Climate change adaptation describes how people or the environment respond to climate change, or anticipated climate change, to reduce its effects. In some cases, the responses might be to take advantage of the effects of climate change.
Adaptation might occur naturally in the environment, for example when birds start nesting earlier to take advantage of the warmer spring temperatures. Or it might be action taken by people, for example by growing different crops that can cope with drier summers.
To promote conservation of the natural environment, adaptation might include the creation of space for wildlife to enable it to move in response to changing temperatures. We may need to manage sites for new species as well as modifying our management techniques to help existing ones.
Carbon dioxide released stays in the atmosphere for up to 100 years. Even if we stopped all our emissions of greenhouse gases today, we would have the effects of 30-40 years of temperature rises and over a century of sea-level rise to cope with. We have already had nearly 0.8ºC of temperature rise since the 1850s, so we need to take action now to deal with those changes.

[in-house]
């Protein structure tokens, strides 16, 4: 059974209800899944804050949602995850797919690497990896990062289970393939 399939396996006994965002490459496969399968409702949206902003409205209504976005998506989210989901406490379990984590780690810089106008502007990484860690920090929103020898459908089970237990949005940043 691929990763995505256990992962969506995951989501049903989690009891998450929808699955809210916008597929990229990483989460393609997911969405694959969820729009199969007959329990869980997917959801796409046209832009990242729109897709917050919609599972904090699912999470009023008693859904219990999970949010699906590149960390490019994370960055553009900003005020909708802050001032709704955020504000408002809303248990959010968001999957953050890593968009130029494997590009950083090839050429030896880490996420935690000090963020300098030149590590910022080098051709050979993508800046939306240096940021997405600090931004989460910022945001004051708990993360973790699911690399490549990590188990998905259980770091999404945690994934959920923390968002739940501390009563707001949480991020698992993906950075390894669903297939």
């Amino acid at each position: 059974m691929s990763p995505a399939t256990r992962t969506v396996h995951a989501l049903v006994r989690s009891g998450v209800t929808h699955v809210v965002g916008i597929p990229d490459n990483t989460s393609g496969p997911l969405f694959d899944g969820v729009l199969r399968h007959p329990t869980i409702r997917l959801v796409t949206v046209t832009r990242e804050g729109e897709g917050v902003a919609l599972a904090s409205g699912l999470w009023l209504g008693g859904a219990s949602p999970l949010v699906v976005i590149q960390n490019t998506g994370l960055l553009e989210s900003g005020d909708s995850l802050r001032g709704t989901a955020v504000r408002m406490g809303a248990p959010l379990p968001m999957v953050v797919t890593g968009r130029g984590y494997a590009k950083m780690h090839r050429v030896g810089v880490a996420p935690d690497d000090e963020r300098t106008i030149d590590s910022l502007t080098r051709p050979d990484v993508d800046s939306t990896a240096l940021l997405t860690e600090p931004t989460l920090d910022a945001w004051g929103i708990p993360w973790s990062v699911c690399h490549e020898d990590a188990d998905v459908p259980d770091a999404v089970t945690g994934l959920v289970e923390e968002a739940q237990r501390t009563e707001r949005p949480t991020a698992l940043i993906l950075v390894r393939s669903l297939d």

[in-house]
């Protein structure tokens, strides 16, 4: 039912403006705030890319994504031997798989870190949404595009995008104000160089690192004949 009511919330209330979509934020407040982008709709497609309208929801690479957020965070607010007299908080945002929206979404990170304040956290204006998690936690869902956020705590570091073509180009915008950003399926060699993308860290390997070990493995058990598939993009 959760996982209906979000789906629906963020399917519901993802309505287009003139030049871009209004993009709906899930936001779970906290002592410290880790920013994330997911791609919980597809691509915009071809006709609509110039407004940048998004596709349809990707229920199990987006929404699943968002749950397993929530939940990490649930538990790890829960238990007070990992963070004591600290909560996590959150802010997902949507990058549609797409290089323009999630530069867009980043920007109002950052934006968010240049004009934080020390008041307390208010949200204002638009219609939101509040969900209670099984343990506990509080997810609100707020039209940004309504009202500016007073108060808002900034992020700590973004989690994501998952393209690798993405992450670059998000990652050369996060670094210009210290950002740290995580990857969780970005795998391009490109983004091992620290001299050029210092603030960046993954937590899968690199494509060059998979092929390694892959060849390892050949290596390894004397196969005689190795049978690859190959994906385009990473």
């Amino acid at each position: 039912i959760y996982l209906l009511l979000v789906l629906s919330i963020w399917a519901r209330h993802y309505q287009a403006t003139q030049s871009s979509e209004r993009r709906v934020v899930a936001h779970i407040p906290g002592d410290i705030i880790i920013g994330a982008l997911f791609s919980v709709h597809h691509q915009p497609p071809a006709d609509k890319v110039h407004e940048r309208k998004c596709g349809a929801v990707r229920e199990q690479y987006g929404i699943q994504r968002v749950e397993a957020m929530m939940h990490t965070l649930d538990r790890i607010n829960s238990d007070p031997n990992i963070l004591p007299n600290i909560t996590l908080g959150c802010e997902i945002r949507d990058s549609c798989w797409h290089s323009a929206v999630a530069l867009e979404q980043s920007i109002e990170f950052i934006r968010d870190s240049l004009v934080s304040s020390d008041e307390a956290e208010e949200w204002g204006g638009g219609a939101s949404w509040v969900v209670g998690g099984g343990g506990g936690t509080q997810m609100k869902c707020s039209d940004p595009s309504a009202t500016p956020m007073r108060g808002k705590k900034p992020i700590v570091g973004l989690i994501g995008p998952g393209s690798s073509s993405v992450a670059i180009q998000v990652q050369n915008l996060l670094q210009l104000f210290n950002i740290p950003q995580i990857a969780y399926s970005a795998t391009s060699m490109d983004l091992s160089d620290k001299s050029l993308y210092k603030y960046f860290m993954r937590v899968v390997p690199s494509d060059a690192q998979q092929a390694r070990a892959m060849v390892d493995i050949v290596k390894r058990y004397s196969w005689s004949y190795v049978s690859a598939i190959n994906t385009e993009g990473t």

But mitigation – reducing greenhouse gas emissions – is also important so that we avoid dangerous levels of climate change in the future.
It is essential that any adaptation action is 'sustainable'. This means that any responses by society should not actually add to climate change, cause detrimental impacts or limit the ability of other parts of the natural environment society or business to carry out adaptation elsewhere.
Natural England was a major contributor to a joint report in 2007 on how to help the environment to adapt to climate change, published by Defra.
Resilience to climate change
The concept of resilience to climate change is an important one and a cornerstone of most approaches to adaptation, but it can be difficult to translate theory into practice. We set out our approach to developing resilience in a recent paper in the Journal of Applied Ecology: Resilience to climate change: translating principles into practice
Natural England’s Character Area Climate Change Project commenced in 2007 to examine the vulnerability of the natural environment at a finer spatial scale. It began with a set of four pilot studies based around four National Character Areas (NCAs).